New Orleans was again put to the test by Hurricane Pam in 2004. Although Pam was only a simulation and not a real hurricane, it revealed further weaknesses in evacuation strategies. In the scenario, it was assumed that 65% of the metropolitan area would evacuate, leaving 600,000 people behind to ride out the storm. Water from the overtopped levees combined with excessive rainfall overwhelmed the city’s drainage pumps, knocking out 80% of the pumps and leaving the city covered in water for more than a month. The scenario from Pam forced planners to confront tough questions. Participants had to identify specifically where they would obtain needed supplies, such as specific locations or suppliers of generators and how they would get them to the city.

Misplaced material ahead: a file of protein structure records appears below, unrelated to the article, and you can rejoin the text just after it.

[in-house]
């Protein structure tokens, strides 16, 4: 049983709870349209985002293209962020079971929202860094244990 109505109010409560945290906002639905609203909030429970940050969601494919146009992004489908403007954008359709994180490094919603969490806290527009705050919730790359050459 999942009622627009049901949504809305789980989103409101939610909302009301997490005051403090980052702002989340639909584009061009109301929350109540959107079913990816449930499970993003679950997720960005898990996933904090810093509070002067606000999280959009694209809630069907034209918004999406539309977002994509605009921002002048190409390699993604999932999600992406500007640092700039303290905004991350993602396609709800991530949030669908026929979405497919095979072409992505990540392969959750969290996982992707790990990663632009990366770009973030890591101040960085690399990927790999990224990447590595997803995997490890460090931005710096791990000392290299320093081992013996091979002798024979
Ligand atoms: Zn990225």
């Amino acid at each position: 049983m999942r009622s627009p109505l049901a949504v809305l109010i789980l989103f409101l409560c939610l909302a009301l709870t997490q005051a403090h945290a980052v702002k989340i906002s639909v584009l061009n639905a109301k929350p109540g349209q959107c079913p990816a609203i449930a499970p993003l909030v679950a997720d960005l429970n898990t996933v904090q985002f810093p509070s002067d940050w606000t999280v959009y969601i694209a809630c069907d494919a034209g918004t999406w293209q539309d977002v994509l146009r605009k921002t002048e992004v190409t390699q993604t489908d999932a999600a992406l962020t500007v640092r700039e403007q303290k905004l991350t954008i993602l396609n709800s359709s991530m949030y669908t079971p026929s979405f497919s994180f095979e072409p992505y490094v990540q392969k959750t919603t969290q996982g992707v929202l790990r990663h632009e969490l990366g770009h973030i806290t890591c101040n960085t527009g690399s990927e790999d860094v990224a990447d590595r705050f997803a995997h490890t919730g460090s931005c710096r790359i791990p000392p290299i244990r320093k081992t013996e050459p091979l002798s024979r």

Despite its level of detail, the exercise did not address longer-term issues, including temporary housing, relocation of displaced people, post-event security, reentry to the city by returning residents, and FEMA’s promised stockpile of provisions - all issues that would resurface with Katrina.

Just months after the Hurricane Pam exercise, Hurricane Ivan seemed to have New Orleans in its sights as it reached Category 5 intensity with sustained winds of 170 miles per hour as it tracked across the Caribbean. Like Georges, it made a sharp right turn before landfall and weakened, coming ashore at Gulf Shores, Alabama with 120 mph winds. Unlike Georges, however, Louisiana officials had vastly improved coordination of its state and parish evacuation plans. Yet like its predecessors, Ivan too revealed some weaknesses. As is now common practice in mass evacuations, the inbound lanes of major highways were turned outbound in a